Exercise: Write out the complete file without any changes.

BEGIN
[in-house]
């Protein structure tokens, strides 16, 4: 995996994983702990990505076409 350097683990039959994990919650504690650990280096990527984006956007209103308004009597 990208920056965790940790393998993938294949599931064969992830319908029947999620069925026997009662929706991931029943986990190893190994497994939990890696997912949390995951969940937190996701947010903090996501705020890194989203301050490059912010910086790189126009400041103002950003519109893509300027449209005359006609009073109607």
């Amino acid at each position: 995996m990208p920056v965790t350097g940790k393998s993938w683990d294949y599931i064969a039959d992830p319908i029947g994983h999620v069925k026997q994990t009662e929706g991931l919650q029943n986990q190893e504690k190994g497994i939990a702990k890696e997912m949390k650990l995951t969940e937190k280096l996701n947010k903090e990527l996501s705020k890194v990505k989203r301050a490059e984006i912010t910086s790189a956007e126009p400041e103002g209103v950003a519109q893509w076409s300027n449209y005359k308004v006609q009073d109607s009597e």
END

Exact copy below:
[in-house]
């Protein structure tokens, strides 16, 4: 995996994983702990990505076409 350097683990039959994990919650504690650990280096990527984006956007209103308004009597 990208920056965790940790393998993938294949599931064969992830319908029947999620069925026997009662929706991931029943986990190893190994497994939990890696997912949390995951969940937190996701947010903090996501705020890194989203301050490059912010910086790189126009400041103002950003519109893509300027449209005359006609009073109607």
């Amino acid at each position: 995996m990208p920056v965790t350097g940790k393998s993938w683990d294949y599931i064969a039959d992830p319908i029947g994983h999620v069925k026997q994990t009662e929706g991931l919650q029943n986990q190893e504690k190994g497994i939990a702990k890696e997912m949390k650990l995951t969940e937190k280096l996701n947010k903090e990527l996501s705020k890194v990505k989203r301050a490059e984006i912010t910086s790189a956007e126009p400041e103002g209103v950003a519109q893509w076409s300027n449209y005359k308004v006609q009073d109607s009597e």